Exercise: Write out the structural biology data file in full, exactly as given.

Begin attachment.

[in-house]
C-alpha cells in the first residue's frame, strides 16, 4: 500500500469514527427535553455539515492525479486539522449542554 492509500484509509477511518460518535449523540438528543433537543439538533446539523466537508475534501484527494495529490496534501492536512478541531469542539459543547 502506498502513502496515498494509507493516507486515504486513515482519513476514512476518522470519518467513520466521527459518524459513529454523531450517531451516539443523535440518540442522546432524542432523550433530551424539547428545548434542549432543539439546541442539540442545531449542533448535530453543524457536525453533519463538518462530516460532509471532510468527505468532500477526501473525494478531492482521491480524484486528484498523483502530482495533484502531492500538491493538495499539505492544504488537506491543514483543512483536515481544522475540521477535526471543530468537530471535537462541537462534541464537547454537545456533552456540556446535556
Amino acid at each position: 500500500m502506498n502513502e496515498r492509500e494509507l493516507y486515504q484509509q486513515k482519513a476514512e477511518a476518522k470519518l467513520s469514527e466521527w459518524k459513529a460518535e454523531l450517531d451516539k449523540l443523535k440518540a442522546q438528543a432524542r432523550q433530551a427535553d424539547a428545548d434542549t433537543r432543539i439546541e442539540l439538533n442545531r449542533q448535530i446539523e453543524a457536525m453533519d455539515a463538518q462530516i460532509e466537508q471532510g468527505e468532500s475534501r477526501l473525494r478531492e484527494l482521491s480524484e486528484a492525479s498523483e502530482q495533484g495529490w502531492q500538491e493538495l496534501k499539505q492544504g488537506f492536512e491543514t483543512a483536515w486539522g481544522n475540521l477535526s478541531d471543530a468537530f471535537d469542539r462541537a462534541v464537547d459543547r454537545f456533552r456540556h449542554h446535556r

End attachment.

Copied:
[in-house]
C-alpha cells in the first residue's frame, strides 16, 4: 500500500469514527427535553455539515492525479486539522449542554 492509500484509509477511518460518535449523540438528543433537543439538533446539523466537508475534501484527494495529490496534501492536512478541531469542539459543547 502506498502513502496515498494509507493516507486515504486513515482519513476514512476518522470519518467513520466521527459518524459513529454523531450517531451516539443523535440518540442522546432524542432523550433530551424539547428545548434542549432543539439546541442539540442545531449542533448535530453543524457536525453533519463538518462530516460532509471532510468527505468532500477526501473525494478531492482521491480524484486528484498523483502530482495533484502531492500538491493538495499539505492544504488537506491543514483543512483536515481544522475540521477535526471543530468537530471535537462541537462534541464537547454537545456533552456540556446535556
Amino acid at each position: 500500500m502506498n502513502e496515498r492509500e494509507l493516507y486515504q484509509q486513515k482519513a476514512e477511518a476518522k470519518l467513520s469514527e466521527w459518524k459513529a460518535e454523531l450517531d451516539k449523540l443523535k440518540a442522546q438528543a432524542r432523550q433530551a427535553d424539547a428545548d434542549t433537543r432543539i439546541e442539540l439538533n442545531r449542533q448535530i446539523e453543524a457536525m453533519d455539515a463538518q462530516i460532509e466537508q471532510g468527505e468532500s475534501r477526501l473525494r478531492e484527494l482521491s480524484e486528484a492525479s498523483e502530482q495533484g495529490w502531492q500538491e493538495l496534501k499539505q492544504g488537506f492536512e491543514t483543512a483536515w486539522g481544522n475540521l477535526s478541531d471543530a468537530f471535537d469542539r462541537a462534541v464537547d459543547r454537545f456533552r456540556h449542554h446535556r